NIDIS Intermountain West
Drought Early Warning System
May 16, 2017


The images above use daily precipitation statistics from NWS COOP, CoCoRaHS, and CoAgMet stations. From top to bottom, and left to right: most recent 7-days of accumulated precipitation in inches; current month-to-date accumulated precipitation in inches; last month's precipitation as a percent of average; water-year-to-date precipitation as a percent of average.

Standardized Precipitation Index

Standardized Precipitation Index standardizes precipitation accumulations for a specified time period into percentile rankings. -1.0 to -1.5 is equivalent to a D1 to D2. -1.5 to -2.0 is equivalent to a D2 to D3. -2.0 and worse is equivalent to a D3 to D4. 30- and 60-day SPIs focus on short-term conditions while 6- and 9-month SPIs focus on long-term conditions. SPI data provided by High Plains Regional Climate Center.

Snotel and Snowpack

The top left image shows the Natural Resources Conservation Service's SNOTEL water-year-to-date precipitation percentile rankings. The top right image shows sub-basin averaged snow water equivalent accumulations as a percent of average. The images below show accumulated snow water equivalent in inches (green) compared to average (blue) and last year (red) for several different sub-basins across the UCRB (and were created by the Colorado Basin River Forecast Center).


The top left image shows 7-day averaged streamflows as a percentile ranking across the UCRB. The top right image shows 7-day averaged discharge over time at three key sites around the UCRB: The Colorado River at the CO-UT state line; the Green River at Green River, UT; and the San Juan River near Bluff, UT. All streamflow data provided by United States Geological Survey.

Surface Water

The top left image shows VIC modeled soil moisture as a percentile ranking. The top right image shows satellite-derived vegetation from the VegDRI product (which updates on Mondays).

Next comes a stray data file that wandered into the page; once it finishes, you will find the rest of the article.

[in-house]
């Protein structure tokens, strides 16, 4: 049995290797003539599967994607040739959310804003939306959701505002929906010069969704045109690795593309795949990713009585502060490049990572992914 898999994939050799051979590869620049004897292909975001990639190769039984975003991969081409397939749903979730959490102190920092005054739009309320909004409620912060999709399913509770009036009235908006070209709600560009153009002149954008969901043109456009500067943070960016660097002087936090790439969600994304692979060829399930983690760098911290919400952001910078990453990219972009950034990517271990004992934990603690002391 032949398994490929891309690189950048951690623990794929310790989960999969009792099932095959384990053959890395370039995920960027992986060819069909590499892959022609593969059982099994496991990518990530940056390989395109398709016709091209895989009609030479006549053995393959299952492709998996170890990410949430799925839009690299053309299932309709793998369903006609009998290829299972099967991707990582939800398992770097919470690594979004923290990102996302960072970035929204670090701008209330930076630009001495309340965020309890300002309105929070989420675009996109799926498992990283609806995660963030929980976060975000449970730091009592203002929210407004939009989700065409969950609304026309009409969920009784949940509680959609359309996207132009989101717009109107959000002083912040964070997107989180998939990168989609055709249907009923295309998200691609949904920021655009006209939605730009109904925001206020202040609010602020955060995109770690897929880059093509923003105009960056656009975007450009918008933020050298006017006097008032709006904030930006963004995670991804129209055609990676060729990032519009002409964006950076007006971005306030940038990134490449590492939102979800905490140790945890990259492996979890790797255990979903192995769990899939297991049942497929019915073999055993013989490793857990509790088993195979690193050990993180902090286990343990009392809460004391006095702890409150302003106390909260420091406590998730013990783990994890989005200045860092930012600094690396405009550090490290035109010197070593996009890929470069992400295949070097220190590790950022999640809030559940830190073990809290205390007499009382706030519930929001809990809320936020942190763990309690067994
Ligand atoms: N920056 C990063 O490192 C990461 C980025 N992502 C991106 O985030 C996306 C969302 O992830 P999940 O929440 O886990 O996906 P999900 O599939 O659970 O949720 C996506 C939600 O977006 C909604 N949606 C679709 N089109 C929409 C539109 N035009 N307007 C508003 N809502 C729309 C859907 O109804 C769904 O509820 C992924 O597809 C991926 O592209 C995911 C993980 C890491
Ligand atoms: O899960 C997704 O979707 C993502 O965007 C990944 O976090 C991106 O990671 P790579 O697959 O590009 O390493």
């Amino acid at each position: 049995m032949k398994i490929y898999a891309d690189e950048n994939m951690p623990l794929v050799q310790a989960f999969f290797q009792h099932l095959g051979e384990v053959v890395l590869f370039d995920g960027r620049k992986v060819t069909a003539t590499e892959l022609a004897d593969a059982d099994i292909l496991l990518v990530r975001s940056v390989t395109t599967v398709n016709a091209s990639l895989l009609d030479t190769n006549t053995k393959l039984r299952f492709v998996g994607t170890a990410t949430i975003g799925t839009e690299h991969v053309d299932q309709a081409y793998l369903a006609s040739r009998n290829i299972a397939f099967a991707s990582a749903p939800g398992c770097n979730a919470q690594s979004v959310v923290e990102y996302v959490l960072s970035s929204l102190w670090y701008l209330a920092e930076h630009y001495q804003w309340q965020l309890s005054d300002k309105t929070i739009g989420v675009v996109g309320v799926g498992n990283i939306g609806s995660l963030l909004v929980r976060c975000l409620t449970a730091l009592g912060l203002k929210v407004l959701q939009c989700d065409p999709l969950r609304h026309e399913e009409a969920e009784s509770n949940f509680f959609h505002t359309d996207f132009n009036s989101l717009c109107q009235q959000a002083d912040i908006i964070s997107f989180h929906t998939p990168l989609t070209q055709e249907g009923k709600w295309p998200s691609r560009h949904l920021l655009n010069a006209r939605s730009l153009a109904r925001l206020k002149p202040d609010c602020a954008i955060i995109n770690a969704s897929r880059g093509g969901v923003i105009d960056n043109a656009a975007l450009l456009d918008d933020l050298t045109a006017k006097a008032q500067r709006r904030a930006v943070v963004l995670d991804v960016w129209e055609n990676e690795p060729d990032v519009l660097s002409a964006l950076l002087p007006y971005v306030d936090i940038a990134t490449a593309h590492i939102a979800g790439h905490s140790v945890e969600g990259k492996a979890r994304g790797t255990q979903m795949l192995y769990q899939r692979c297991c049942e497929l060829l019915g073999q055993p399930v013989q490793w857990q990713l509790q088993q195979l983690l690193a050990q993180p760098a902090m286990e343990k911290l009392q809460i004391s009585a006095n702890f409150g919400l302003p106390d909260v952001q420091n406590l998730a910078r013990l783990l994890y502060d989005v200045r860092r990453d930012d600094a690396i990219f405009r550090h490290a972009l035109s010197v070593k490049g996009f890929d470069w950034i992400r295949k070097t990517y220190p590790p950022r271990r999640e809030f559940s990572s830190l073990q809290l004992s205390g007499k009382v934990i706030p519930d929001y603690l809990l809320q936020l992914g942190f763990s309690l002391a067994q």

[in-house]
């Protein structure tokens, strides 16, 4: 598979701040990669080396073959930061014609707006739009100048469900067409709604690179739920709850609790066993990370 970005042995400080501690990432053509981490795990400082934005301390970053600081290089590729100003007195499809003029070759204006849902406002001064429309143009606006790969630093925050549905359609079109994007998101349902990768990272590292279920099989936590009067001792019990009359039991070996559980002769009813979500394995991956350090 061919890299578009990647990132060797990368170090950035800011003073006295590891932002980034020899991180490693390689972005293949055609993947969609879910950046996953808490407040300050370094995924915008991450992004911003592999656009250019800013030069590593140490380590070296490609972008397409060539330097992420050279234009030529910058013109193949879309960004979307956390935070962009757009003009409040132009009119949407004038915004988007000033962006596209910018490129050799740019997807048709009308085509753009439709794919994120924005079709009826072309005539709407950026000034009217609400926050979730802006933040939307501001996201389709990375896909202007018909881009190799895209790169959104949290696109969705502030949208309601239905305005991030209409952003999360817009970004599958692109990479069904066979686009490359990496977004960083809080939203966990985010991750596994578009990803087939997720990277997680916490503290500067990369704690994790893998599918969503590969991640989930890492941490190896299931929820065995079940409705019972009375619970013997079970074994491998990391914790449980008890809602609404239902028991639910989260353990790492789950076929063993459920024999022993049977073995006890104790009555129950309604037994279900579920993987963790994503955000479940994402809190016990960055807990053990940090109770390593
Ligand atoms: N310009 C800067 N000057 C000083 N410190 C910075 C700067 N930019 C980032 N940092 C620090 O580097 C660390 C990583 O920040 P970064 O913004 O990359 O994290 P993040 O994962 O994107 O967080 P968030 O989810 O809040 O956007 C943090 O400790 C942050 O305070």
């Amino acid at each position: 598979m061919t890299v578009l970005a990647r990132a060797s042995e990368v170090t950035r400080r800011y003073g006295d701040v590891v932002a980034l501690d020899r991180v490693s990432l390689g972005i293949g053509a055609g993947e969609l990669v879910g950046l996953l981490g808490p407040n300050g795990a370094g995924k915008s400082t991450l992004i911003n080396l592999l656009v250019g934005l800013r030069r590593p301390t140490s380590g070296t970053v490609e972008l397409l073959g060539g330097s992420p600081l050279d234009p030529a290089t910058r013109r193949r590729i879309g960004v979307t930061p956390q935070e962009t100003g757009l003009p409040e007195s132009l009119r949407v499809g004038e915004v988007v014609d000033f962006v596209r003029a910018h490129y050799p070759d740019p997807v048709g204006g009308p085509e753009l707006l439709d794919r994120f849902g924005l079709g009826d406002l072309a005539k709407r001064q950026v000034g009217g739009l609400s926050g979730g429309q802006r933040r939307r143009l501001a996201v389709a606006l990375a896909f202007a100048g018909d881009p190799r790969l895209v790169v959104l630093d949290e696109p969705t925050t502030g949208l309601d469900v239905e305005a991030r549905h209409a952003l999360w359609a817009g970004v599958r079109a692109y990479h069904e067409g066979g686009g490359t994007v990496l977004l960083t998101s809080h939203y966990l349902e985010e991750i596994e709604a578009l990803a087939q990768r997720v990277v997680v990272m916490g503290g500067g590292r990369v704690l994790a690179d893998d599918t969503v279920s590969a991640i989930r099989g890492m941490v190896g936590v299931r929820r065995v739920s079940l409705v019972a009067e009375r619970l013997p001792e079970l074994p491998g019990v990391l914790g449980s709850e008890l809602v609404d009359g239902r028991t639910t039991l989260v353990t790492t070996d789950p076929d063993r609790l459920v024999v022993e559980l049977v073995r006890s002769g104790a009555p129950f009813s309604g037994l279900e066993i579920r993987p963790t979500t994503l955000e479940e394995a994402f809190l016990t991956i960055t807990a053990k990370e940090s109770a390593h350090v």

The graphs shown below are plots of reservoir volumes over the past full year and current year to date (black). The dashed line at the top of each graphic indicates the reservoir's capacity, and the background color-coded shading provides context for the range of reservoir levels observed over the past 30 years. The data are obtained from the Bureau of Reclamation. Some of the reservoir percentiles don't line up at the new year due to differences in reservoir levels at the beginning of 1985 and the end of 2014.  Dead storage has been subtracted. Note: Lake Granby data are obtained from the Colorado Division of Water Resources, and only goes back to the year 2000.

Evaporative Demand

The above images are available courtesy of NOAA’s Evaporative Demand Drought Index (EDDI). Drought classification listed is a function of the depth of reference evapotranspiration accumulated over a given period of record with respect to a climatology of 1981-2010. The drought categories displayed are in line with the US Drought Monitor's Percentile Ranking Scheme. Data used to generate these maps come from the North American Land Data Assimilation System Phase-2 (NLDAS-2) project, which assimilates observations of temperature, wind speed, radiation, and vapor pressure deficit. The date indicates the last day of the period of record, and the week number indicates the window size for the period of record.


All images show temperature departures from average over different time periods (last 7 days on top left; month-to-date on top right; last full month on bottom). Temperature departure maps provided by HPRCC ACIS.